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Old December 9, 1998, 01:06 PM   #4
buck40
Junior Member
 
Join Date: October 30, 1998
Location: Wamego, KS. USA
Posts: 12
The most important thing in starting a self defense strategy is to determine YOUR most significant risks. Your life style, where you live, and what level of awaeness you're willing to commit to are the determining factors in what level of tactics and training you need to develop. If your not on a swat team you don't usually need to learn swat team tactics. If you aren't going to compete in tkd, vale tudo, or no holds barred competitions you don't need those individualized skills.

Situational awareness skills are the building block to all levels of self defence. If you are unaware of an impending attack even the best trained Rambos will lose to a dedicated assault. No weapon can protect you from a baseball bat from behind.

Assess your situational risk and begin to build specific responses which take into account your physical and psychological abilities. You must be dedicated and willing to use the tecniques in which you train.

Knives:
knives are excellent close quarters defensive tools against unarmed physical assaults - even for minimally trained individuals. Learn to present the knife quickly and quietly, blade front and back, with both hands, from any position. Learn less lethal and lethal target areas and practice cutting with both hands from various positions. Mentally prepare yourself for blood, mess, and screaming. All of this can be done on your own (use common sense)in a very short period of time.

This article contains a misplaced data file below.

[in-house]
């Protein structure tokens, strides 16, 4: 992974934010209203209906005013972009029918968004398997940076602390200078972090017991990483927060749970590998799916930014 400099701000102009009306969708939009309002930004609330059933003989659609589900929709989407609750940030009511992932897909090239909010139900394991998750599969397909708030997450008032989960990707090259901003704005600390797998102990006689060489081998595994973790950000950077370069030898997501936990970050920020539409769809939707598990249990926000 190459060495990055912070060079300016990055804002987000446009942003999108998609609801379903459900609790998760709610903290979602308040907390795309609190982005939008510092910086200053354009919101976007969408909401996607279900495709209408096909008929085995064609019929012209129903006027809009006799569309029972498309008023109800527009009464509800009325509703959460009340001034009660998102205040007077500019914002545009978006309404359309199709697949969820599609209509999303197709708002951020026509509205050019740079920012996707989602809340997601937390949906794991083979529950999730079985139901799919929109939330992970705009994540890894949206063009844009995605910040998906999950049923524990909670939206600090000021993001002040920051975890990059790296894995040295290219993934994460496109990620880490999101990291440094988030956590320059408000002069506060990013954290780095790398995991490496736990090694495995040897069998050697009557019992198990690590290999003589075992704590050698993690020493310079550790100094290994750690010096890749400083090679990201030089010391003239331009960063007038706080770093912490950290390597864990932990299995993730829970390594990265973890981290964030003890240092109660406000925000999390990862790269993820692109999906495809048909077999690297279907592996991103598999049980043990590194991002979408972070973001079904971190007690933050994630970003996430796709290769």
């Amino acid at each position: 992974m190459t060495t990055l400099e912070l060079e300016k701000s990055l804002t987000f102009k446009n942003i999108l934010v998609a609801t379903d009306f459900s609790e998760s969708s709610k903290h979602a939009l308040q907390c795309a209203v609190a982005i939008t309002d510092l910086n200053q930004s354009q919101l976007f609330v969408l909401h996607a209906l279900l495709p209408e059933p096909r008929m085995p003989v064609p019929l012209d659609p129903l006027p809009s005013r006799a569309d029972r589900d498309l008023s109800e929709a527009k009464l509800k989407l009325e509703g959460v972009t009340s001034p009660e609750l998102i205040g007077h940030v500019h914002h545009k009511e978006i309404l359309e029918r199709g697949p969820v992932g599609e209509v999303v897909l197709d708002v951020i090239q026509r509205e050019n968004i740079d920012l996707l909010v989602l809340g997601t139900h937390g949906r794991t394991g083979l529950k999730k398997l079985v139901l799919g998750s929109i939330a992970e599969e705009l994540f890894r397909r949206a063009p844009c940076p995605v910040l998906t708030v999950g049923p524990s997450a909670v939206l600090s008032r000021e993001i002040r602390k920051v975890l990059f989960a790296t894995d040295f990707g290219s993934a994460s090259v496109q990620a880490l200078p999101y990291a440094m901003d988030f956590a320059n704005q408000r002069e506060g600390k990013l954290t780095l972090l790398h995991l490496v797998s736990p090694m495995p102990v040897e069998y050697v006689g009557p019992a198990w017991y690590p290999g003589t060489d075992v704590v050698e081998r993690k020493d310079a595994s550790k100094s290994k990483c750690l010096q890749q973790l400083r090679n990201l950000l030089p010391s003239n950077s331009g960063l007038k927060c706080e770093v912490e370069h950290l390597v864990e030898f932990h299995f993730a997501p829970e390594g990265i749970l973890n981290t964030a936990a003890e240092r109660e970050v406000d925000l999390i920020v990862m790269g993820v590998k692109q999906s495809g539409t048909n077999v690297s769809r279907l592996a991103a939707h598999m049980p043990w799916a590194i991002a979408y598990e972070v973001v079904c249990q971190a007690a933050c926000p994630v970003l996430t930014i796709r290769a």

Firearms:
Require a much higher dedication to training. Learn and apply a sound use of force continuum. Learn all facets of gunhandling - gun concealment, use of cover, presentation, firing accurately, retention, and aftermath survival. This training can be long and frustrating if you attempt it yourself, it can be expensive if you pay good instructors.

Less lethal options (O.C. spray, batons, ect):
Most of the available options require item specific training to be used efectively. They are then effective in limited situations. My personal results of using less than lethal devices has been very hit and miss. I like to have the options but I never count on them working.

Hard and soft empty hands techniques:
There are some very effective, easily learned, and easily applied techniques available. A good weekend seminar from a reputable trainer can provide most people with a sound basis in this type of defense. The downside to these techniques is that you must be in contact with the advesary - and that allows Mr. Murphy to get more involved.

I have found that the more I train the more I want to train. It becomes addictive. You learn just how vulnerable you are.

My last comment is that luck can play the greatest role in any self defense scenario. Just read the self defence column in the NRA rags. Train for the worst and hope for luck.

Buck Peddicord
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